How to Change App Status with a Notification (Android)

efe budak
Published in
3 min readAug 16, 2019


If you want your users to be able to interact with your android app even if it is not on the foreground, the notification is at your service. Here comes the step by step guideline.

Step 1 — Create a Notification Channel

Android requires you to register all of your notifications to a notification channel for Android 8.0 (API level 26) and later versions. No channel, no notification… Let’s create a channel.

It is safe to call this method on your “onCreate” method if you know that you are going to create the channel anyway. Calling ‘createNotificationChannel’ method multiple times is also safe. If there is a channel with the same id it is not going to be created again. (name and priority of a channel can be modified but it is another topic)

Step 2 — Create a simple notification

Use NotificationCompat class to not care about the android version of the device. Here comes the sample;

We have a notification now, but it only displays its “small icon”, “title”, and “text” (description). No interaction yet.

Step 3 — Add pending intent

You can get events from notifications by using ‘Intent’s inside of ‘PendingIntent’s since they are waiting to be triggered. In our scenario, we are going to use an Intent object that has a BroadcastReceiver class in it because we want it to be executed even if the app is not on the foreground. I’ll go one step further and create my BroadcastReceiver class and put a static factory method for its PendingIntent creation.

We know how to get our PendingIntent now. Let’s add it to our notification.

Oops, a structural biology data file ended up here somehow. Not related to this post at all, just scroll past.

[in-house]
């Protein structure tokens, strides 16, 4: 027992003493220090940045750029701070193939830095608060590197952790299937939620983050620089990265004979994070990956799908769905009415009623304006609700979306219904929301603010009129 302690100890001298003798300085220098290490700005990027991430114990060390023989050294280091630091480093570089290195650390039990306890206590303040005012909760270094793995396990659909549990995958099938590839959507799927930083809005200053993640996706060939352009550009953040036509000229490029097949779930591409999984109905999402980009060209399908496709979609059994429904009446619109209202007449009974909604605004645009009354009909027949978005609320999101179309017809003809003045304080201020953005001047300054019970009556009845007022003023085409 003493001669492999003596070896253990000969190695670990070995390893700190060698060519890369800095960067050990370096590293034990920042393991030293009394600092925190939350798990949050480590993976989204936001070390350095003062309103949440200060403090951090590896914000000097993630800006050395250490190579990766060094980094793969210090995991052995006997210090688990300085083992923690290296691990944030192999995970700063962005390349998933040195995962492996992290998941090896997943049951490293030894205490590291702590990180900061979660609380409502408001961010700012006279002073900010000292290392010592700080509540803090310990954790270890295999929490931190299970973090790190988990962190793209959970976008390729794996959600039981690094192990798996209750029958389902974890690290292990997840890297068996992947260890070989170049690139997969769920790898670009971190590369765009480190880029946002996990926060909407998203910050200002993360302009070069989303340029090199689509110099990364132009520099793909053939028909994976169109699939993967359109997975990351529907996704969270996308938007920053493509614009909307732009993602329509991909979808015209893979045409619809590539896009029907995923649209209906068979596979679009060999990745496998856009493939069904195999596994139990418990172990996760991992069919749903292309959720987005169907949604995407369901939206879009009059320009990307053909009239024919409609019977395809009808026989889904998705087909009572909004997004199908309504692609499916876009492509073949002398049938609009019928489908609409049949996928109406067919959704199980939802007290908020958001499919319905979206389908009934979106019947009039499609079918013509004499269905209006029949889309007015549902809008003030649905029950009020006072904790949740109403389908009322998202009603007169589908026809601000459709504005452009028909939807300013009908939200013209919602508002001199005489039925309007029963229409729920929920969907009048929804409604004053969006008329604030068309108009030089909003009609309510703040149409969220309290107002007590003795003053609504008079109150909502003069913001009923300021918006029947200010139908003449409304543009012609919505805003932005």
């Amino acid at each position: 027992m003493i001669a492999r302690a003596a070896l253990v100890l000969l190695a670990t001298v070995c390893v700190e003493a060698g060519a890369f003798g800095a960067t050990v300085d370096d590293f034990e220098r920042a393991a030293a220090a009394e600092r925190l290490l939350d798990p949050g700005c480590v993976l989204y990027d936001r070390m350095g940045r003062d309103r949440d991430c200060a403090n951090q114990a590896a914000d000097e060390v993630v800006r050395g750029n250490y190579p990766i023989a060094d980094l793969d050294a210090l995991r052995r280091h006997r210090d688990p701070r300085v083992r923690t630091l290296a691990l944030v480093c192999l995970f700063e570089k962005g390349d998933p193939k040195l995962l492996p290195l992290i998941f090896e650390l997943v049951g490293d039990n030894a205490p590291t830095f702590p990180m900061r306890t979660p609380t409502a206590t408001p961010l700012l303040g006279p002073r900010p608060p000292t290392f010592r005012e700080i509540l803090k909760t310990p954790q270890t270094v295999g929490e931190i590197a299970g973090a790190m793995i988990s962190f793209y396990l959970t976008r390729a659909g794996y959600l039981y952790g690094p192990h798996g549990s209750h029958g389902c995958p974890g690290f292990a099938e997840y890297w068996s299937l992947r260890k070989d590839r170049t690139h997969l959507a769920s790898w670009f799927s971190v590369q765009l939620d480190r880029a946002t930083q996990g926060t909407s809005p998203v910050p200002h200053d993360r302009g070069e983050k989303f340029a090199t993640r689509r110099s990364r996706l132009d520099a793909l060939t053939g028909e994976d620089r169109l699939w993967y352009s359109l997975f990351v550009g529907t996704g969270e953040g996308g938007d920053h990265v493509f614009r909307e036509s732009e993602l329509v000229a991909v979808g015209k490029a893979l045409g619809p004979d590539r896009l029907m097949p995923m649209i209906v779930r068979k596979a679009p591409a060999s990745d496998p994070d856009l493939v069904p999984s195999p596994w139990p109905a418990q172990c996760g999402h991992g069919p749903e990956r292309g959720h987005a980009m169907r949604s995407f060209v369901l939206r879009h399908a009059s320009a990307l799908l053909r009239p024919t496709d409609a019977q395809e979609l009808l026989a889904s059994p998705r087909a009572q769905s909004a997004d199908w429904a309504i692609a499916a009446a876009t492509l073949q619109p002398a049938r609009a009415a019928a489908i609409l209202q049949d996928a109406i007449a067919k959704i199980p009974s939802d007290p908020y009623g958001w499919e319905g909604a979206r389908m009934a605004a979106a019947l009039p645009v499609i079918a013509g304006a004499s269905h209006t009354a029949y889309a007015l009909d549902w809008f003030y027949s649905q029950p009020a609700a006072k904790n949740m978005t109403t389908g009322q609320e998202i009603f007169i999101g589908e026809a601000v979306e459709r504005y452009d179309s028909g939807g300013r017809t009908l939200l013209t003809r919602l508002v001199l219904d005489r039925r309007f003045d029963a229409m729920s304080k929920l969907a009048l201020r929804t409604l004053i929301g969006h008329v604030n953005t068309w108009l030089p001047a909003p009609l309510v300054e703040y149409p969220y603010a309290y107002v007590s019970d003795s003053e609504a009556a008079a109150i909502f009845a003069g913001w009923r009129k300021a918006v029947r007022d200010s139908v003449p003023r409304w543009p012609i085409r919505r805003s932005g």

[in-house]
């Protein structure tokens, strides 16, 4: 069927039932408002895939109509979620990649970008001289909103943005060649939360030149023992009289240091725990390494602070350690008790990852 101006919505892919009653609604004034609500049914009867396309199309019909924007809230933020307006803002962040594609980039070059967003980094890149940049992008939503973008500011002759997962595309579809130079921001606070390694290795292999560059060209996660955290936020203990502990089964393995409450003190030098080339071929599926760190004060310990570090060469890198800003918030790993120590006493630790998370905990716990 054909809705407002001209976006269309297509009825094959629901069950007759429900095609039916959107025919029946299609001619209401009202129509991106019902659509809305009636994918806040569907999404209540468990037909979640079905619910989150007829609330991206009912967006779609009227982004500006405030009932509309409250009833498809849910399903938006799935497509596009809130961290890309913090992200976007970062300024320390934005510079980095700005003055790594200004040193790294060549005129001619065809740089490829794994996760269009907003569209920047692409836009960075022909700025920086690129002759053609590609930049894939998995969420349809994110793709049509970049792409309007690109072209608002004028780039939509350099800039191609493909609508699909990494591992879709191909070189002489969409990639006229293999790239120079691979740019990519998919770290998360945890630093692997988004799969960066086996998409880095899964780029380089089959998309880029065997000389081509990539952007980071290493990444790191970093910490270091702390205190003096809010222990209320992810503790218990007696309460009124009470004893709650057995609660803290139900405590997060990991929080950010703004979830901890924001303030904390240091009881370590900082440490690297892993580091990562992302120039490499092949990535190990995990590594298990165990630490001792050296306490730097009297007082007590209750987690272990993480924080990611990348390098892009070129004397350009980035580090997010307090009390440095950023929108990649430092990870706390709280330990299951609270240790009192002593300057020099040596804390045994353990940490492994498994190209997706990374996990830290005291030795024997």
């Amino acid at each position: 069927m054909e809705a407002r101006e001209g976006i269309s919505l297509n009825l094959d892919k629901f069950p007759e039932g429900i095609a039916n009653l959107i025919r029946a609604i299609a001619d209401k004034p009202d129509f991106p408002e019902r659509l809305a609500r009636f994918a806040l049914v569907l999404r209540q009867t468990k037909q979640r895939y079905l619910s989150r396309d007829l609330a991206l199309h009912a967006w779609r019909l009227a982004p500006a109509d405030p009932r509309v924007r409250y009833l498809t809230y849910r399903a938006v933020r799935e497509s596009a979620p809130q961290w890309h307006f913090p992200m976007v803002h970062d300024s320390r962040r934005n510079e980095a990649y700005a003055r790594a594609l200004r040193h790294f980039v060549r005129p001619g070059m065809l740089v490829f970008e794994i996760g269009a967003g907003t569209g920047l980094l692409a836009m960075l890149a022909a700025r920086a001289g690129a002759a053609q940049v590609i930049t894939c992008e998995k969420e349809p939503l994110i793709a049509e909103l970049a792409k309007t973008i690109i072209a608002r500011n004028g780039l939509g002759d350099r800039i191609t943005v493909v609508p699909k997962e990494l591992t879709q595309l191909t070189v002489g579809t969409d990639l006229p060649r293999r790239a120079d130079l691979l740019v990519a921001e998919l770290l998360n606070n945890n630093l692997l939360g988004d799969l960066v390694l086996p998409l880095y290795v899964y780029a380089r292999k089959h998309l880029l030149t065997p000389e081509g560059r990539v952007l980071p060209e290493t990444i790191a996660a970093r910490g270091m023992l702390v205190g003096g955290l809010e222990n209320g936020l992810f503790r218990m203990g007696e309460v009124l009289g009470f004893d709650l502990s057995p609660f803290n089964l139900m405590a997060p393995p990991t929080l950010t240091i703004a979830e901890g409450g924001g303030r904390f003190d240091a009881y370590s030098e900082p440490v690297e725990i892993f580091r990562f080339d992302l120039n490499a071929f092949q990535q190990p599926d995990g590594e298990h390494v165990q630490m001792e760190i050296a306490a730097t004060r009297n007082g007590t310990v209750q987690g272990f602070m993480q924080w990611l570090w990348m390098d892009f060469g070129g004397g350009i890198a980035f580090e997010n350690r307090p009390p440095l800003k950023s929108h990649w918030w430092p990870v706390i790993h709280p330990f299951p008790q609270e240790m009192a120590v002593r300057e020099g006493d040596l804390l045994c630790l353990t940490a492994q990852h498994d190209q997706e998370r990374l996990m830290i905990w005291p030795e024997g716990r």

Step 4— Add pending intent to notification builder

Step 5— Add the BroadcastReceiver class to AndroidManifest

This one is so short but crucial. Without adding your broadcast receiver to the AndroidManifest you won’t be able to receive click events.

<receiver android:name=".InteractiveNotificationBroadcastReceiver" />

Put this line into your <application></application> tags.

If everything goes well you should be able to see “D/InteractiveNotificationBroadcastReceiver: onReceive” message in your Logcat.

Step 6— Update the notification

Now all you have to do is creating a new notification with the same channel id and notification id with the new content. Here, the following is how your onReceive method should look like.

Clicking on a notification triggers the intent that we set as the content. It also makes the notification go away from the screen, which is kind of annoying if you want to keep interacting with it. Android has a solution for it.

Adding action to your notification

Adding action to a notification is almost same as setting the content intent of the notification.

Requirements to add an action;

  • An icon resource id
  • Action title (Action button text)
  • Pending intent (that has the intent that will be triggered when the action happened.

Here is the method that will be added to your notification builder chain.


I hope it was a straight forward guide. If you want to see the whole code or change/add some more code to this sample, feel free to go ahead and create a pr for it at here;

Any comment, claps, stars, and suggestions are welcome. 👏